Eastern Approaches - Book Review
Fitzroy Maclean was an adventurer, a gentleman, a scholar, a diplomat, a warrior, and a hero. His autobiographical work Eastern Approaches describes his years in the pre-war British diplomatic service and his exploits in Britain’s SAS during the Second World War in North Africa and the Balkans. Maclean was witness to so many seminal events in his lifetime, that he could have written three separate books on the various stages of his career, all before the age of thirty-four.
Maclean joined up with the British Foreign Office in the 1930s. After several years at a cushy posting in Paris, Maclean decided he wanted more challenging work. He was posted to the British Embassy in Moscow at the height of the Stalinist purges. Not only did he sit in to witness and catalogue several of the more important show trials (including Nikolai Bukharin), but he also was able to travel to areas of the Soviet Union that were off limits to foreigners. He was one of the first Westerners to see conditions in the Caspian region and Central Asia after the Bolshevik Revolution. The manner in which he was able to shake off government agents tailing him, and somehow blend in is legendary, especially considering he was a six-foot four-inch, red-haired Scotsman. Upon leaving the Soviet Union in 1939 Maclean told the Foreign Office he was resigning to join the Army, since Britain was on the doorstep of war. He was told that this was impossible since he already ‘belonged’ to the diplomatic service. He found a bylaw that allowed Foreign Office employees to resign if they are elected to Parliament. He ran for office as a Conservative in the district of Lancaster in northwest England and won handily. He then resigned from office and joined up with the Queen’s Own Cameron Highlanders.
Maclean was later recruited into a new branch of the armed forces known as the Special Air Service (SAS), where he would learn tradecraft on the art of parachuting, sabotage, explosives, and living behind enemy lines. The SAS grabbed the world’s attention in the desert of North Africa by carrying out daring raids, hundreds of miles behind the lines against the German forces of General Erwin Rommel, known as the ‘Desert Fox.’ Their work was carried out in groups of heavily-armed jeeps modified for long desert patrols. The missions were extremely dangerous and the group’s leader, David Stirling, was ultimately captured by the Germans. Maclean served afterwards in Iraq and Persia (1942-43), where he was responsible for capturing a pro-Nazi Persian general.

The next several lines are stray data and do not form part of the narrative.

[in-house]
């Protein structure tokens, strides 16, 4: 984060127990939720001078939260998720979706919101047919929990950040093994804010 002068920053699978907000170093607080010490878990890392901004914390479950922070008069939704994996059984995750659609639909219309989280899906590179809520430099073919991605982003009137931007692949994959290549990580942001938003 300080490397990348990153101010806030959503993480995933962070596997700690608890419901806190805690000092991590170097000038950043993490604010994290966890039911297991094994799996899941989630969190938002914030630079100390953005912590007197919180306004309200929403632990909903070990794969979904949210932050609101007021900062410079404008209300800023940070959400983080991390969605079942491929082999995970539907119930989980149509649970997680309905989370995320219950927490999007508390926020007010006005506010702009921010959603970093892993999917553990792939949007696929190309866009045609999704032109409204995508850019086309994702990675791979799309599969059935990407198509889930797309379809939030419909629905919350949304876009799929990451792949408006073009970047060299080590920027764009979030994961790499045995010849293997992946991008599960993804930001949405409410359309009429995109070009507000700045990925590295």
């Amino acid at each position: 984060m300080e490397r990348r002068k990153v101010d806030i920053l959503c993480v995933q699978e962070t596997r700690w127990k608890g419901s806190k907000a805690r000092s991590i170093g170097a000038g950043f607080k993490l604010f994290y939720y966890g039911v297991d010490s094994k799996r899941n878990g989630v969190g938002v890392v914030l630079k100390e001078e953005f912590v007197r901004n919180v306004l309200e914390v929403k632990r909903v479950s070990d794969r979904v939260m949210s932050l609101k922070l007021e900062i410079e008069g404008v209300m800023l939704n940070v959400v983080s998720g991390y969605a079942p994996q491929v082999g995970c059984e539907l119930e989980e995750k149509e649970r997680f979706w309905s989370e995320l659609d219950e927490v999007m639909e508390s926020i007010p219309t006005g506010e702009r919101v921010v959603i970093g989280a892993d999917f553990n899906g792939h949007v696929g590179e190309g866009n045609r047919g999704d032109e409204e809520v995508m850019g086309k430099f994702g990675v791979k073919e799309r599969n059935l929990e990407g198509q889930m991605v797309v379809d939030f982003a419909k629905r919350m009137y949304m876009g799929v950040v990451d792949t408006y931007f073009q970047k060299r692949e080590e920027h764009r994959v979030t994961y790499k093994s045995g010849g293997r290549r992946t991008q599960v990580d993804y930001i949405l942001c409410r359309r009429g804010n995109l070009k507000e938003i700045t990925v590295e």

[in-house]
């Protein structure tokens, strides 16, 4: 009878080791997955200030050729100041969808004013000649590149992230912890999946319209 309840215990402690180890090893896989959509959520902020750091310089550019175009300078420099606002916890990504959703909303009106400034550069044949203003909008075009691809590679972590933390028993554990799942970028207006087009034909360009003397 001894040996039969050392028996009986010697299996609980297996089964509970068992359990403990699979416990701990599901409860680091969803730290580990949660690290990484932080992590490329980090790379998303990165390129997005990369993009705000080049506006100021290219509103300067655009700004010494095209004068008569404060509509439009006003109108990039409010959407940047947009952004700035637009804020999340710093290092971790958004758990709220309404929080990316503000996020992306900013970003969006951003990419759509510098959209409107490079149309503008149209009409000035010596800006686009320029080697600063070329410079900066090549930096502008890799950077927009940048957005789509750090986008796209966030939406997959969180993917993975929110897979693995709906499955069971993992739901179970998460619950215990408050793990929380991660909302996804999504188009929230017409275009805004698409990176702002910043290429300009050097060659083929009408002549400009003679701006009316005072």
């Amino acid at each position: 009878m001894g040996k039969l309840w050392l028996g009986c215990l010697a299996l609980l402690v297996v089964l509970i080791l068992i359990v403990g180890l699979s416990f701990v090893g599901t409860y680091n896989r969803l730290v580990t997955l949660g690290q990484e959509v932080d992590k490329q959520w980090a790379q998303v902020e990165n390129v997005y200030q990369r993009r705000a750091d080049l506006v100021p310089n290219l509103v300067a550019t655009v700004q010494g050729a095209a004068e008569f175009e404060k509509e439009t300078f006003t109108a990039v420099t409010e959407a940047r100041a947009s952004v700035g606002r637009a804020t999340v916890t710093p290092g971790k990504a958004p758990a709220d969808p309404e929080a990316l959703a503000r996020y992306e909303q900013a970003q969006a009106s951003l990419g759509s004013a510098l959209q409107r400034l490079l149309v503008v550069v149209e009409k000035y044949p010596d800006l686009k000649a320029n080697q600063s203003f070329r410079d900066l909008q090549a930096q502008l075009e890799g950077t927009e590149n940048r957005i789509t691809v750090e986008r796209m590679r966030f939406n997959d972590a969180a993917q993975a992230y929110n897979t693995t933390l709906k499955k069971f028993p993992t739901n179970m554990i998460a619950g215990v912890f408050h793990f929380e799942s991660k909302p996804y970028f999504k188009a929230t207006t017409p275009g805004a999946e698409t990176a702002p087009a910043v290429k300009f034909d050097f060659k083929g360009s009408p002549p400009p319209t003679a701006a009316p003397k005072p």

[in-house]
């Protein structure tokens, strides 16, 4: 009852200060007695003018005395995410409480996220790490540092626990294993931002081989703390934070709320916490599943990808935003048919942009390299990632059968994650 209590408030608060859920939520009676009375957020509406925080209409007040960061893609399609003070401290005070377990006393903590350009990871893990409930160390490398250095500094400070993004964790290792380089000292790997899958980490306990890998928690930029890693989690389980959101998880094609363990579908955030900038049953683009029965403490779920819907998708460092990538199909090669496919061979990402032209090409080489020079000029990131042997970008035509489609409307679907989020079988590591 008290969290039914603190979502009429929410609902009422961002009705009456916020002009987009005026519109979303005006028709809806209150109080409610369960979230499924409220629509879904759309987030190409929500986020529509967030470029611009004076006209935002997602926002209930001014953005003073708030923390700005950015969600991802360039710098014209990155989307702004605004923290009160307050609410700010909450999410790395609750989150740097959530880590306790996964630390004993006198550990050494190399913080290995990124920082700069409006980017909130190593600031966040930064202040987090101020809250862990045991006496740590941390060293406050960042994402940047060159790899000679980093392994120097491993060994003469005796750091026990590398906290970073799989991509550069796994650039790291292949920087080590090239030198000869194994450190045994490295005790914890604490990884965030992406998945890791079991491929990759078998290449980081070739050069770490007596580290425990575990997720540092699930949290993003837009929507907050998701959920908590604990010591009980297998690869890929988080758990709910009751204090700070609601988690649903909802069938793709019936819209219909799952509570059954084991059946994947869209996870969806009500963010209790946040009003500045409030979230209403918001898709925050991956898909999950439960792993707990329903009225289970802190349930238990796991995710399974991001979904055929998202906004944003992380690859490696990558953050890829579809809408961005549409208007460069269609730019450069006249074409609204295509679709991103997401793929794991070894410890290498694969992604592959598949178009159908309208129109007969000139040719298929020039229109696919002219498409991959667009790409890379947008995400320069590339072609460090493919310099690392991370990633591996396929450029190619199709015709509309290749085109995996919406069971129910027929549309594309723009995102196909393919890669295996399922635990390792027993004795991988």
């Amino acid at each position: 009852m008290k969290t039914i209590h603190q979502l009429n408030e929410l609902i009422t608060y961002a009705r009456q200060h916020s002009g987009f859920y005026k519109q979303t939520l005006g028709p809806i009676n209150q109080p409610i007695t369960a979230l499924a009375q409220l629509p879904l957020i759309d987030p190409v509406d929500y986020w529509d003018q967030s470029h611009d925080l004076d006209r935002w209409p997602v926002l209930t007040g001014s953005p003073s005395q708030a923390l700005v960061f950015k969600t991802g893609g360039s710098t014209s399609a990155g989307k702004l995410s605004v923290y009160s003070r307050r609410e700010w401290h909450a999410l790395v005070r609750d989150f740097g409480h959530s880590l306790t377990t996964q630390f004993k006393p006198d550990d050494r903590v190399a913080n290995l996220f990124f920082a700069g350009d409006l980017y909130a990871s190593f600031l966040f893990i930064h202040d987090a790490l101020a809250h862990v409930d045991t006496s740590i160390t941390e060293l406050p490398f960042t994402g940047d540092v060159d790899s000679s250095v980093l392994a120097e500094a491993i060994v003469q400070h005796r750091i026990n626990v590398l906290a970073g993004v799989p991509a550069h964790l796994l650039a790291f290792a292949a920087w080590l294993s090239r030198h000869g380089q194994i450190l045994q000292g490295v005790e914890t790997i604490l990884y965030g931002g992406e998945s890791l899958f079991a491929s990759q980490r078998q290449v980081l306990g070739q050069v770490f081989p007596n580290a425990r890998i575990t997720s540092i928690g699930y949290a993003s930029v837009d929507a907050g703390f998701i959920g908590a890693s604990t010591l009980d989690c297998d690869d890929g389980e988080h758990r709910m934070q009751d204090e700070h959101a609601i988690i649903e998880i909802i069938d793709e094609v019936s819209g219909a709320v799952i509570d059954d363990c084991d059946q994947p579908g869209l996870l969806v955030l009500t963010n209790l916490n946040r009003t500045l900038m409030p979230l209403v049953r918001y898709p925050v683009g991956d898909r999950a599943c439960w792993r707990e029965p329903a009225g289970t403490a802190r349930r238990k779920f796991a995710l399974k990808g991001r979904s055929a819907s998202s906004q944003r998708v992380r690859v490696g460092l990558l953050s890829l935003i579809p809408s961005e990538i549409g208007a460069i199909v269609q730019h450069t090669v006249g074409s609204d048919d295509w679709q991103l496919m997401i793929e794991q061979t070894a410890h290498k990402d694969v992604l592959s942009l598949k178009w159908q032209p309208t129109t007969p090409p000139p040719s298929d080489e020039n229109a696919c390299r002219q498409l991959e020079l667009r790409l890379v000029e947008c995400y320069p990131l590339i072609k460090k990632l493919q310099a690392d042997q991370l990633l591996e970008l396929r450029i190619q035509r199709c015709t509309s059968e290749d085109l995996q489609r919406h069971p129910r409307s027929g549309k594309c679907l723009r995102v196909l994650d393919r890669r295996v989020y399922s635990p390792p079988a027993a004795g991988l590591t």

In 1943 Maclean, now a major, was sent personally by Winston Churchill to be the envoy to Yugoslav partisan General Tito. He parachuted into Bosnia in the summer of 1943. Maclean led British efforts in support of the partisans who were giving the occupying German forces hell in the Balkans, particularly in the mountains of Bosnia and the Dalmatian coast. Large numbers of German forces that could have been deployed on the Eastern Front or in Italy against the Allies, were instead pinned down fighting the effective resistance put up by Tito and his forces. Maclean got on splendidly with Tito and was instrumental in getting the British to focus their supply efforts exclusively on Tito’s forces. Maclean witnessed the liberation of Belgrade by Soviet forces in the fall of 1944. There he met Tito for the last time before leaving again for London. By war’s end Maclean was promoted to brigadier general.
Maclean’s writing style is so self-effacing that one hardly recognizes the incredible nature of his exploits as they are being carried out. He relates some of the missions in such a way that you feel he is describing an outing in the country. But this does nothing to diminish the bravery and dashing nature of the author.
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